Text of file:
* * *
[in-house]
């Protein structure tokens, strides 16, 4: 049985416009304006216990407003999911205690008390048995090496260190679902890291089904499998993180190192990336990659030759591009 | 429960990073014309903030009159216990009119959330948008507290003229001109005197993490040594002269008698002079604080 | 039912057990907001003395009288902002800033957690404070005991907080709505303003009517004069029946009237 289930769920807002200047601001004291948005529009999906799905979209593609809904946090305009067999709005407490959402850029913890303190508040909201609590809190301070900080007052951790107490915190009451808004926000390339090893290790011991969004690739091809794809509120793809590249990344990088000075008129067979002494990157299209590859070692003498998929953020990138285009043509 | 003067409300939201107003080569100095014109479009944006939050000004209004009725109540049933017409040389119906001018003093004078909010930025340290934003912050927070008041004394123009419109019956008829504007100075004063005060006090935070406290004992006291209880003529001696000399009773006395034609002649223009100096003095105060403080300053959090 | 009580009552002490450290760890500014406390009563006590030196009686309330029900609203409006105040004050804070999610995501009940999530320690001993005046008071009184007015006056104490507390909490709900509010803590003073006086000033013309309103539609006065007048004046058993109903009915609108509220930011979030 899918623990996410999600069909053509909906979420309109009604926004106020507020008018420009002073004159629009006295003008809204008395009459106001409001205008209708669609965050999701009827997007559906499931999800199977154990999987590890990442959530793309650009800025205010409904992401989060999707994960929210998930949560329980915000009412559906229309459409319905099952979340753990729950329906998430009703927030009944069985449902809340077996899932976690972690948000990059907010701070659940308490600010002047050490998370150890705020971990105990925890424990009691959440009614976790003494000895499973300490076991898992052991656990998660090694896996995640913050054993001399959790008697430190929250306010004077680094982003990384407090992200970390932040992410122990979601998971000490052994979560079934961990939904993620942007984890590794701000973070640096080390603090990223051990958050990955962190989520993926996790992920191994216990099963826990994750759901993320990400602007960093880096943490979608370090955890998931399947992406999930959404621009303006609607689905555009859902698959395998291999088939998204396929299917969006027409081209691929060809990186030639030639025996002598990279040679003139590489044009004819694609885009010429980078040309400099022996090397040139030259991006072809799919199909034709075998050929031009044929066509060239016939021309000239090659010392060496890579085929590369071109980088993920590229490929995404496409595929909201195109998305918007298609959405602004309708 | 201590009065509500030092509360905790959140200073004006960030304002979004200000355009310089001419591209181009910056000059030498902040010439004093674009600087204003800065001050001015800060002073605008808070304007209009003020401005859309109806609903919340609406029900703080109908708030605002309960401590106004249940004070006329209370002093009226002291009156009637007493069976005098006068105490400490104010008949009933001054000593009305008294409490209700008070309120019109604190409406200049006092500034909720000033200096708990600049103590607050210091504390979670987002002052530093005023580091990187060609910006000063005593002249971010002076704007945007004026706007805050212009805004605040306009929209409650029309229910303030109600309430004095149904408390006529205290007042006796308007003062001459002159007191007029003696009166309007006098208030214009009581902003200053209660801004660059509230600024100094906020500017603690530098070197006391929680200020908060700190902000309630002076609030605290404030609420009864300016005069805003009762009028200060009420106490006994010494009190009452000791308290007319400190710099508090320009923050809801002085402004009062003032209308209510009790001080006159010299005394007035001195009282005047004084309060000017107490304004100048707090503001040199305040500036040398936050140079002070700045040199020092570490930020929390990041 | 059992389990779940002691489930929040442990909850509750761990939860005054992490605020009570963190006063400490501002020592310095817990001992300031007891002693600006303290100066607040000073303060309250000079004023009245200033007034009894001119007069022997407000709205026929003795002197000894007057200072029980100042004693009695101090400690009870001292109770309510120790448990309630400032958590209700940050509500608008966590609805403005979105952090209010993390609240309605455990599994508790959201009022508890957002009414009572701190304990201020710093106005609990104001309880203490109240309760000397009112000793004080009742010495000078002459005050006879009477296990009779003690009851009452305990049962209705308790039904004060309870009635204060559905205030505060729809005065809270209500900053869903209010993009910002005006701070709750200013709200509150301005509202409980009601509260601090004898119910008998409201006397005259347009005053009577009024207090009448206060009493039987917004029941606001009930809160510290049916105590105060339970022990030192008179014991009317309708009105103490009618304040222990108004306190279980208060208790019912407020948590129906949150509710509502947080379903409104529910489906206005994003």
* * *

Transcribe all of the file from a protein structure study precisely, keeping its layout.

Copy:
[in-house]
């Protein structure tokens, strides 16, 4: 049985416009304006216990407003999911205690008390048995090496260190679902890291089904499998993180190192990336990659030759591009 | 429960990073014309903030009159216990009119959330948008507290003229001109005197993490040594002269008698002079604080 | 039912057990907001003395009288902002800033957690404070005991907080709505303003009517004069029946009237 289930769920807002200047601001004291948005529009999906799905979209593609809904946090305009067999709005407490959402850029913890303190508040909201609590809190301070900080007052951790107490915190009451808004926000390339090893290790011991969004690739091809794809509120793809590249990344990088000075008129067979002494990157299209590859070692003498998929953020990138285009043509 | 003067409300939201107003080569100095014109479009944006939050000004209004009725109540049933017409040389119906001018003093004078909010930025340290934003912050927070008041004394123009419109019956008829504007100075004063005060006090935070406290004992006291209880003529001696000399009773006395034609002649223009100096003095105060403080300053959090 | 009580009552002490450290760890500014406390009563006590030196009686309330029900609203409006105040004050804070999610995501009940999530320690001993005046008071009184007015006056104490507390909490709900509010803590003073006086000033013309309103539609006065007048004046058993109903009915609108509220930011979030 899918623990996410999600069909053509909906979420309109009604926004106020507020008018420009002073004159629009006295003008809204008395009459106001409001205008209708669609965050999701009827997007559906499931999800199977154990999987590890990442959530793309650009800025205010409904992401989060999707994960929210998930949560329980915000009412559906229309459409319905099952979340753990729950329906998430009703927030009944069985449902809340077996899932976690972690948000990059907010701070659940308490600010002047050490998370150890705020971990105990925890424990009691959440009614976790003494000895499973300490076991898992052991656990998660090694896996995640913050054993001399959790008697430190929250306010004077680094982003990384407090992200970390932040992410122990979601998971000490052994979560079934961990939904993620942007984890590794701000973070640096080390603090990223051990958050990955962190989520993926996790992920191994216990099963826990994750759901993320990400602007960093880096943490979608370090955890998931399947992406999930959404621009303006609607689905555009859902698959395998291999088939998204396929299917969006027409081209691929060809990186030639030639025996002598990279040679003139590489044009004819694609885009010429980078040309400099022996090397040139030259991006072809799919199909034709075998050929031009044929066509060239016939021309000239090659010392060496890579085929590369071109980088993920590229490929995404496409595929909201195109998305918007298609959405602004309708 | 201590009065509500030092509360905790959140200073004006960030304002979004200000355009310089001419591209181009910056000059030498902040010439004093674009600087204003800065001050001015800060002073605008808070304007209009003020401005859309109806609903919340609406029900703080109908708030605002309960401590106004249940004070006329209370002093009226002291009156009637007493069976005098006068105490400490104010008949009933001054000593009305008294409490209700008070309120019109604190409406200049006092500034909720000033200096708990600049103590607050210091504390979670987002002052530093005023580091990187060609910006000063005593002249971010002076704007945007004026706007805050212009805004605040306009929209409650029309229910303030109600309430004095149904408390006529205290007042006796308007003062001459002159007191007029003696009166309007006098208030214009009581902003200053209660801004660059509230600024100094906020500017603690530098070197006391929680200020908060700190902000309630002076609030605290404030609420009864300016005069805003009762009028200060009420106490006994010494009190009452000791308290007319400190710099508090320009923050809801002085402004009062003032209308209510009790001080006159010299005394007035001195009282005047004084309060000017107490304004100048707090503001040199305040500036040398936050140079002070700045040199020092570490930020929390990041 | 059992389990779940002691489930929040442990909850509750761990939860005054992490605020009570963190006063400490501002020592310095817990001992300031007891002693600006303290100066607040000073303060309250000079004023009245200033007034009894001119007069022997407000709205026929003795002197000894007057200072029980100042004693009695101090400690009870001292109770309510120790448990309630400032958590209700940050509500608008966590609805403005979105952090209010993390609240309605455990599994508790959201009022508890957002009414009572701190304990201020710093106005609990104001309880203490109240309760000397009112000793004080009742010495000078002459005050006879009477296990009779003690009851009452305990049962209705308790039904004060309870009635204060559905205030505060729809005065809270209500900053869903209010993009910002005006701070709750200013709200509150301005509202409980009601509260601090004898119910008998409201006397005259347009005053009577009024207090009448206060009493039987917004029941606001009930809160510290049916105590105060339970022990030192008179014991009317309708009105103490009618304040222990108004306190279980208060208790019912407020948590129906949150509710509502947080379903409104529910489906206005994003």